Possible probation in file-deleting case for Bush aide Scott Bloch draws criticism
Watchdog groups are criticizing a possible probation sentence for the former head of a whistleblower protection office who withheld information from Congress about files that he ordered be erased from office computers.
Scott J. Bloch pleaded guilty in April to criminal contempt of Congress. His sentencing, originally set for Tuesday, was rescheduled for Friday by U.S. Magistrate Judge Deborah Robinson in Washington. Bloch admitted withholding information from House investigators about having private technicians "scrub" computer files at the Office of Special Counsel in December 2006.
The files had been used by Bloch and other political appointees.
"Mr. Bloch, perhaps as well as anyone, should have known that the federal government cannot conduct proper investigations if witnesses intentionally and unlawfully withhold information pertinent to those investigations," Assistant U.S. Attorney Glenn Leon wrote the judge this month.
While the charge carries a sentence of up to six months in prison, prosecutors did not object to Bloch's request for probation, noting that he has no criminal history and faces a likely sanction on his ability to practice law. Bloch works at the Tarone & McLaughlin firm in Washington.
But groups that advocate ethics in government say the single charge "understates the true scope and impact" of Bloch's abuses.
Probation "would represent a miscarriage of justice," Debra Katz wrote in a sentencing statement for the judge. Katz represents the Government Accountability Project, which protects whistleblowers; Public Employees for Environmental Responsibility; the Project on Government Oversight; and several former employees of the Office of Special Counsel.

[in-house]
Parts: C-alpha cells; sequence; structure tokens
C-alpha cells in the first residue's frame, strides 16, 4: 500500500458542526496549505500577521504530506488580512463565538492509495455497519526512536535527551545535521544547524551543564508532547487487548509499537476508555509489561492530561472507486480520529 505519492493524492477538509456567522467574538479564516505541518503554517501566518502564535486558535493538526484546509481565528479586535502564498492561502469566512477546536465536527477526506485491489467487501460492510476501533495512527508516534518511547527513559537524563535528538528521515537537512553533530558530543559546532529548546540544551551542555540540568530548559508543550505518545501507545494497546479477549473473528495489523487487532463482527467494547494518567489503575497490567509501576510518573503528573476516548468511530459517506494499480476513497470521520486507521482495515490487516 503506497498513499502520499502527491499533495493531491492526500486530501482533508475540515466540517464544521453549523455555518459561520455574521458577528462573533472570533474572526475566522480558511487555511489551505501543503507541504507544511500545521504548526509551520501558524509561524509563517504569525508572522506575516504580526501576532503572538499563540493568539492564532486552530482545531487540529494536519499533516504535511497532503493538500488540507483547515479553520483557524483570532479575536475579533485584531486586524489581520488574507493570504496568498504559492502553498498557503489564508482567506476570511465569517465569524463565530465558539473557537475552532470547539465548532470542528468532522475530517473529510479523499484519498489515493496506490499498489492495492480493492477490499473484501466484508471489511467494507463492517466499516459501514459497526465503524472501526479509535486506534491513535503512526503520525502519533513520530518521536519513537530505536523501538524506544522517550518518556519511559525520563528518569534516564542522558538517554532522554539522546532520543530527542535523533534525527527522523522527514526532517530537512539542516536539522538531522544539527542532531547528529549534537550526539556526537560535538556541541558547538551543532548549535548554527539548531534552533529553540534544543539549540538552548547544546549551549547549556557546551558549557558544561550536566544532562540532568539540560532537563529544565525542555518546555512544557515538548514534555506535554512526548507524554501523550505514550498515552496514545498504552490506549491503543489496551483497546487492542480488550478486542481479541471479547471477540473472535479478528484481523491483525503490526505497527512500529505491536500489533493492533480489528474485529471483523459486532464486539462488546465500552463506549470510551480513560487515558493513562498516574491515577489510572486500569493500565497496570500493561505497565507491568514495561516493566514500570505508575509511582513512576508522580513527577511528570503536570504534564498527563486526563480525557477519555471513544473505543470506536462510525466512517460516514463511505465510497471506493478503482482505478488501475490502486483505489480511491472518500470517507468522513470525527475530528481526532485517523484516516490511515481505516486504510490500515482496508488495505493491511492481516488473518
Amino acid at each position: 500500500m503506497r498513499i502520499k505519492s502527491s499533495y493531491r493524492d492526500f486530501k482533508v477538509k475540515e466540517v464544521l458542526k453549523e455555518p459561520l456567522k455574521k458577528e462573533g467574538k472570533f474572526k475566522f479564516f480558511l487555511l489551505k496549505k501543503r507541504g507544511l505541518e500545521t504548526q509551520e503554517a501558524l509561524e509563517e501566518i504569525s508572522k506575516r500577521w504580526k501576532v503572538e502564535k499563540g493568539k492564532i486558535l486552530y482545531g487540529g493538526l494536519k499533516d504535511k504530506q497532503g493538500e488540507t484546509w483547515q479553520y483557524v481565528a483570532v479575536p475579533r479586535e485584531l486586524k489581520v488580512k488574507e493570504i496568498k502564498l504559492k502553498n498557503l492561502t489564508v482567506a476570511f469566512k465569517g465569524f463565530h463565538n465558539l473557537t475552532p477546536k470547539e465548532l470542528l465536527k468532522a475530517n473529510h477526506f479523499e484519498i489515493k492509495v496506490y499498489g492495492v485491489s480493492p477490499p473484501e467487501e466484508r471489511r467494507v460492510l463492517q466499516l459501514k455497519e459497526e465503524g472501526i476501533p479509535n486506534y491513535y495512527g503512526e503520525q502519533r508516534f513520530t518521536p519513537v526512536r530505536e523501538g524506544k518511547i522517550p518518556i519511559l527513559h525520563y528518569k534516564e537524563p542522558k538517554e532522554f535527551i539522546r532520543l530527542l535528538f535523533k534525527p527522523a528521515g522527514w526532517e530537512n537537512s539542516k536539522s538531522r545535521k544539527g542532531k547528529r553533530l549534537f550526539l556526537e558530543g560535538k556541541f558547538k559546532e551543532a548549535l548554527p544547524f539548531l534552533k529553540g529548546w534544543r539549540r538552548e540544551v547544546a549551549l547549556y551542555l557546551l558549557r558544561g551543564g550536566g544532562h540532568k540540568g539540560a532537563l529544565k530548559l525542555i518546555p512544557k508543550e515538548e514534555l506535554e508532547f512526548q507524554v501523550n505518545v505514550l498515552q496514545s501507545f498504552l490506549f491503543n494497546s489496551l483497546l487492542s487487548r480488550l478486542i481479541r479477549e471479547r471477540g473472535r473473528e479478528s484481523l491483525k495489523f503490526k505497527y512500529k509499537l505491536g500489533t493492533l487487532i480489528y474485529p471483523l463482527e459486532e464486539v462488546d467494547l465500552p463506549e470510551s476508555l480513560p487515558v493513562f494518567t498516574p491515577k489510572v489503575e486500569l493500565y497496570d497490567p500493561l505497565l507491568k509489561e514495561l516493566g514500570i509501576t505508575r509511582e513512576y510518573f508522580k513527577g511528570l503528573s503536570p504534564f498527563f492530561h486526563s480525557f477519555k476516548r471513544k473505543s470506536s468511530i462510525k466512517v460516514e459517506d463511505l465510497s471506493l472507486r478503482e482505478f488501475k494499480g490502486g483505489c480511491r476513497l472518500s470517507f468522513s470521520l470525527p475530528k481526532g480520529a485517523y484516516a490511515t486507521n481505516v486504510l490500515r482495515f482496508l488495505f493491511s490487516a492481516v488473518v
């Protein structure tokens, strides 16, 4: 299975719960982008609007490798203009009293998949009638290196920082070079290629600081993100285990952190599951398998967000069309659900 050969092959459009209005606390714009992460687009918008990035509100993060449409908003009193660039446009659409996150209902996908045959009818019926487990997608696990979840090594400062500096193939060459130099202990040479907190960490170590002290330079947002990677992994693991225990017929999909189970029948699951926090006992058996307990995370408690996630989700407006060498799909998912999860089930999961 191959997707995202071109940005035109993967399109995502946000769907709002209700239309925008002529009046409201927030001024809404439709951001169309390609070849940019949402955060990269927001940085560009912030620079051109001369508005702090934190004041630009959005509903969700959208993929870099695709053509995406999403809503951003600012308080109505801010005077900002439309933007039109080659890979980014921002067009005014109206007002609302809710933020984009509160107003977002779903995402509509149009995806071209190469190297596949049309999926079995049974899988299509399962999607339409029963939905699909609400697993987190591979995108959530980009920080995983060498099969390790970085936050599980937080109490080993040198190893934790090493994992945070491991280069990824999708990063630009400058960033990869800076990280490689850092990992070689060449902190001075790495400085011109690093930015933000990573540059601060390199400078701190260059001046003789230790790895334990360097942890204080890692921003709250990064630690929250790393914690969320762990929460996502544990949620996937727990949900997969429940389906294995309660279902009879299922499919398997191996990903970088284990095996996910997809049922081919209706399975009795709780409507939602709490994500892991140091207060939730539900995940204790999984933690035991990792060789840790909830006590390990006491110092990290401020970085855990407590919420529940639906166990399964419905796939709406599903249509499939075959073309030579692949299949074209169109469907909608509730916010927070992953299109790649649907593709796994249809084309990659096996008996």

Bloch, who led the office through much of President George W. Bush's administration, gained notoriety for ordering the office to erase all references to workplace discrimination based on sexual orientation from its Internet site and printed materials. He said his office lacked the authority to protect gay and lesbian employees. He was removed from the office after a meeting with White House officials in October 2008.
Separately, the FBI launched an investigation of whether Bloch was trying to obstruct a Hatch Act inquiry into whether he mixed political and official activities. The House Committee on Oversight and Government Reform interviewed him in March 2008.
Bloch eventually admitted that he did not truthfully answer questions about his orders to a company called Geeks On Call to delete the files at the Office of Special Counsel, an independent investigative and prosecutorial agency.
Steve Kohn, executive director of the National Whistleblowers Center, noted that the office has operated without permanent leadership since 2008 and that President Obama has left the position vacant despite a campaign promise.
"This office was designed to help every federal worker, but there's no one for federal workers to go to," Kohn said. "For federal employees, we're in a very dark era. . . . There's nobody policing the bureaucracies."
Staff writer Ed O'Keefe contributed to this report.